I’ve just come from a virtual event hosted by Versatile PhD Boston all about informational interviews and networking. Fun! Anyways, earlier today I wrote this piece about informational interviews, and it’s now posted on my University Affairs blog. You’ll see that I make a distinction between informational interviews and networking proper. Here’s a chunk from the middle:
Conducting these interviews provide career explorers with wonderful, first-hand, up-to-date information about the world of work. When you ask someone for an informational interview, chances are that person knows what to expect: that you will ask questions about his or her professional life. The benefit you as the interviewer provides is being a curious, active listener. In my experience, professionals value the chance to give advice to someone outside their field or who are just starting their career, as well as reflect upon what they do. Your interviewees will likely expect you to be unsure of where you’re going, work-wise, which makes these meetings less stressful. Don’t let uncertainty keep you from reaching out.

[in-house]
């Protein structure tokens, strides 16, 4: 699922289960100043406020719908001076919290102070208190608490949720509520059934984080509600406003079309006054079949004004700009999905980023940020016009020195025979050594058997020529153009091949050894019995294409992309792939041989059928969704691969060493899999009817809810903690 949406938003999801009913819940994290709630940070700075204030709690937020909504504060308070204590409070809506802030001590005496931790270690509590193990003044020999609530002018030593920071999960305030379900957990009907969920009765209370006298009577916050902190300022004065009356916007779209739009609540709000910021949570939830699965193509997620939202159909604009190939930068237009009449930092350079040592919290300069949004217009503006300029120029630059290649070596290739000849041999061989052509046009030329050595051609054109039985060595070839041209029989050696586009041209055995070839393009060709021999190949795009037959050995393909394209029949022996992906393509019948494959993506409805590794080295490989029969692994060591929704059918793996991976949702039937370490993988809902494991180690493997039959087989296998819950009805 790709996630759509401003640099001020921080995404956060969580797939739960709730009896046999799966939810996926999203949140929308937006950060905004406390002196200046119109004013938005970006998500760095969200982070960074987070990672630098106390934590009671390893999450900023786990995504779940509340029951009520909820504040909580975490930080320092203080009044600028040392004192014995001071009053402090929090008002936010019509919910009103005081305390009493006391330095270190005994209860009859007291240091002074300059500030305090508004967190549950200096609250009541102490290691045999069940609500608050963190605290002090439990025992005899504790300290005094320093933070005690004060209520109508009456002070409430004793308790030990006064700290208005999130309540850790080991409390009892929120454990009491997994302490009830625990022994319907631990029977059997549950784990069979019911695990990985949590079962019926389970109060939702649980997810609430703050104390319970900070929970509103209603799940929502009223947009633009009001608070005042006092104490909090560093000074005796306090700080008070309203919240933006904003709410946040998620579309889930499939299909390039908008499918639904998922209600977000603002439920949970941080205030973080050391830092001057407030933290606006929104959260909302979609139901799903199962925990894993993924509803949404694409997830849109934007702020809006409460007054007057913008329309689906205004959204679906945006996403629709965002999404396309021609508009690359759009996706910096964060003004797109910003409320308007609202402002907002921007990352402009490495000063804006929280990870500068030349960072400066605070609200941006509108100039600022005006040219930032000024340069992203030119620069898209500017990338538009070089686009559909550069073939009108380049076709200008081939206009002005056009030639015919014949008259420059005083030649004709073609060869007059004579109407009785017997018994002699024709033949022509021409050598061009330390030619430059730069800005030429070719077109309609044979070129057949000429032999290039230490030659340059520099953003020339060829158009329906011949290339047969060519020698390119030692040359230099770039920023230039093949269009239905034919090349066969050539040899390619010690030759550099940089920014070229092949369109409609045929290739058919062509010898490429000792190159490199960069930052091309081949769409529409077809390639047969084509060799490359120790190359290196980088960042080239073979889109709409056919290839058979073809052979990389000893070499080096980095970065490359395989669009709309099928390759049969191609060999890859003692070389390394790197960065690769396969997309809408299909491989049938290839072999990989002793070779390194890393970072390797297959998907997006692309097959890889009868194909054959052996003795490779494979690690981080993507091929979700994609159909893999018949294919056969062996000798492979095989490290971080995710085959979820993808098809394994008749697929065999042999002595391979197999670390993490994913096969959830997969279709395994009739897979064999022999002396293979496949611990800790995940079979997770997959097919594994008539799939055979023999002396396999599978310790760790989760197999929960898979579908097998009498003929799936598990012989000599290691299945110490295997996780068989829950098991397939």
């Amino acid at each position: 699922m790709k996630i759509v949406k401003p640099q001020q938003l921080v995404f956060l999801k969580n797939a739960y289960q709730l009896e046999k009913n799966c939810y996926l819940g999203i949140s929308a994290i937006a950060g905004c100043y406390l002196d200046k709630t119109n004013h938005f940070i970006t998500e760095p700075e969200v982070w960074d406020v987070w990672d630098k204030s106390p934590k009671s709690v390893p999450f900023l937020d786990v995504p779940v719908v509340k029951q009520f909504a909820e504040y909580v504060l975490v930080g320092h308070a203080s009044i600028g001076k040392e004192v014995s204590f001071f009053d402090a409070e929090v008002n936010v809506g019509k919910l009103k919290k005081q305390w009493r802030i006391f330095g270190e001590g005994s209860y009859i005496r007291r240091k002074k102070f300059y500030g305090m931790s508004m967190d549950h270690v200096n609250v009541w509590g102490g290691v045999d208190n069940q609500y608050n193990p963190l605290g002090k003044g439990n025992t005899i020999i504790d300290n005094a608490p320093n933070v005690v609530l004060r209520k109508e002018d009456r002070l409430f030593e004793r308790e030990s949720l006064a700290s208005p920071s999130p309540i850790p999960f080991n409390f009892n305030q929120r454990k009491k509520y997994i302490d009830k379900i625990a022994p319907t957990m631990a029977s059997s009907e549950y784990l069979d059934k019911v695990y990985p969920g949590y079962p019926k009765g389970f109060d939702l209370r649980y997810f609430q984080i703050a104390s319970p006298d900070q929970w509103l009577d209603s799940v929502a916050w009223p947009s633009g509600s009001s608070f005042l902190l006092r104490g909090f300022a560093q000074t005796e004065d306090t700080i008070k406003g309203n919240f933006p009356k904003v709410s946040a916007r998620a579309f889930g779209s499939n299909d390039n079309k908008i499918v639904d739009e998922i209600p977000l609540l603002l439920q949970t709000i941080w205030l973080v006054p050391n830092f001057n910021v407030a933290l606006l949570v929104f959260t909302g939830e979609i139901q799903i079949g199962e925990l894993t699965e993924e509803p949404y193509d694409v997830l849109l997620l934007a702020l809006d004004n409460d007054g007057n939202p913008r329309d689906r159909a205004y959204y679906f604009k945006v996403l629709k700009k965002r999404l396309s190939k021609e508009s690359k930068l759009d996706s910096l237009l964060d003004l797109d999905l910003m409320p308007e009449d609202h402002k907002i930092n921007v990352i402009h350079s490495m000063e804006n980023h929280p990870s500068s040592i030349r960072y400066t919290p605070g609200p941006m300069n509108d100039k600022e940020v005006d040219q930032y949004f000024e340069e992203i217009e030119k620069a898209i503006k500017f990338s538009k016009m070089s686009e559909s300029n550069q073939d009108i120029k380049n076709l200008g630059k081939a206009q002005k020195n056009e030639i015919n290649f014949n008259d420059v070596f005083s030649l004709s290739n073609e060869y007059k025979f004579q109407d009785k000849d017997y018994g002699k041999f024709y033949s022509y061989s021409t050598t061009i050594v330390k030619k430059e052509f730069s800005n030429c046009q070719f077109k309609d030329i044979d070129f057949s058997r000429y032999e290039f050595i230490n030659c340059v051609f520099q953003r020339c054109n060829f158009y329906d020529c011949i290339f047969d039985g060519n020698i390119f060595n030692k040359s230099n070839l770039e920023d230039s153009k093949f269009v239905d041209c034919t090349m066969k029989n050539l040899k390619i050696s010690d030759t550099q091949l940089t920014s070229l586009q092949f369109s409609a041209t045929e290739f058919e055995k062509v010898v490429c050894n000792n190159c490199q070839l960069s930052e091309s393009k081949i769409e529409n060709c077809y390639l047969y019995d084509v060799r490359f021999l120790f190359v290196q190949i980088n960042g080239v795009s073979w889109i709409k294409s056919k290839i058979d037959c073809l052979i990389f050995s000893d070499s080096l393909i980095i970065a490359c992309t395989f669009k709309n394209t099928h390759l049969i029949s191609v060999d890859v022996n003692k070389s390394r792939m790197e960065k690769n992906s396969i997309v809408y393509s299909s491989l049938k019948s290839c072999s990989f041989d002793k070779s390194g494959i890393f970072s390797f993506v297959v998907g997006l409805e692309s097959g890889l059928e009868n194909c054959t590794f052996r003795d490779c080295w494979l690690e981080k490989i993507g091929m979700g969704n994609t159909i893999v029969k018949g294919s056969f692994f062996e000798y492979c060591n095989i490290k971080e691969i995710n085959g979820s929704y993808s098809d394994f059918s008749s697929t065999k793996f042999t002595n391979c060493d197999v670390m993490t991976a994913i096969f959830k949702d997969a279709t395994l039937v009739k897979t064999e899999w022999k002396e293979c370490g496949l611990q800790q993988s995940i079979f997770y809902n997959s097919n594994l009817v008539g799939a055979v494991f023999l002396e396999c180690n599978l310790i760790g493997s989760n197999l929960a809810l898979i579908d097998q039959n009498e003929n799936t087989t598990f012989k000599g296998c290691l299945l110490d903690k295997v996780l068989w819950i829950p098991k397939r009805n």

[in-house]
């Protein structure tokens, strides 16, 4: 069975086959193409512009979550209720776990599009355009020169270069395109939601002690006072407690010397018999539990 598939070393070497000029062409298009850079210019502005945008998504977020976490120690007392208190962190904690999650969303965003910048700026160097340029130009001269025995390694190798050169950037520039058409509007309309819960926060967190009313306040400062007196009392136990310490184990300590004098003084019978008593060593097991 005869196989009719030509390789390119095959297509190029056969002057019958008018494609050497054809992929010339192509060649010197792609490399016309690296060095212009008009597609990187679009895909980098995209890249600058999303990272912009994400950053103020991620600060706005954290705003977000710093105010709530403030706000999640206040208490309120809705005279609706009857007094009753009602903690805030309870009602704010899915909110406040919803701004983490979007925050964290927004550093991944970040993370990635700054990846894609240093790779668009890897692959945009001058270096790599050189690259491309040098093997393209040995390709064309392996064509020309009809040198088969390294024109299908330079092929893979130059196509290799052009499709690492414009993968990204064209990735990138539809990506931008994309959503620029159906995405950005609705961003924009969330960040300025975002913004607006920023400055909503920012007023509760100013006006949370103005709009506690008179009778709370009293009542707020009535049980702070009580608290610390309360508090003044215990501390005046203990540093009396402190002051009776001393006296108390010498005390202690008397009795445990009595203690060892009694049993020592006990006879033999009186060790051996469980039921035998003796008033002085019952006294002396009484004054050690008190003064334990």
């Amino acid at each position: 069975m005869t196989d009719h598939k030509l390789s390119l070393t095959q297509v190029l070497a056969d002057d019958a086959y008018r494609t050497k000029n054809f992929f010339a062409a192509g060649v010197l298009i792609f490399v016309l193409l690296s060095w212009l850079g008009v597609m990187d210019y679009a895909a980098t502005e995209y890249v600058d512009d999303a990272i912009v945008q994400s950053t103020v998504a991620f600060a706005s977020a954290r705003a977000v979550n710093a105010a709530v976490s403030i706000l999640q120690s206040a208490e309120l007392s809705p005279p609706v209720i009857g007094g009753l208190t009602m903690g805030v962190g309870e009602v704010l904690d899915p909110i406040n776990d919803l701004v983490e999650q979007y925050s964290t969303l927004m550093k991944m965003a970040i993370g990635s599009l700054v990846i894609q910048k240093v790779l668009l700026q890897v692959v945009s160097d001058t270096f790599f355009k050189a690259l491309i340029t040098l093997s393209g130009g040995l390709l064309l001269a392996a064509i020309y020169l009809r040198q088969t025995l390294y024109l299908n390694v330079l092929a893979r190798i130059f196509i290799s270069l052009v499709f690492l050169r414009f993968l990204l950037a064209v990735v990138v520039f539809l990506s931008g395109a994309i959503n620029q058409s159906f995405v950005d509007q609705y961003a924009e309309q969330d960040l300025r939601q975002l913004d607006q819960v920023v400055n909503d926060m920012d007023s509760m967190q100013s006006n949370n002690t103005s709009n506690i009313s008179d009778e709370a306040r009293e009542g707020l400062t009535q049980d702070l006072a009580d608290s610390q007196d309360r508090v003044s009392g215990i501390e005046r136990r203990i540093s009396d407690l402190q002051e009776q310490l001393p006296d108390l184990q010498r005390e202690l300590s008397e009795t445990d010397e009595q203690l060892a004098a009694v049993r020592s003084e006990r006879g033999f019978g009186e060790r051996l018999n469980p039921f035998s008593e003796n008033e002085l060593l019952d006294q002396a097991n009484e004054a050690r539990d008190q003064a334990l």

Read the full post here!
This summer I met Andrew Miller and talked to him about his transition from history PhD and sessional instructor (read: adjunct) to public servant and soon-to-be Strategic Leader for the City of Mississauga, Canada’s sixth most populous municipality (thank you, Wikipedia). He’s thrilled about his move and proud of the work he’s done over the past 8 years with the Ontario government. Andrew knows that PhDs have what it takes to succeed in the non-academic world, and gives some great tips in this Q & A post.
Here’s a bit of what he wrote:
What was your first post-PhD job?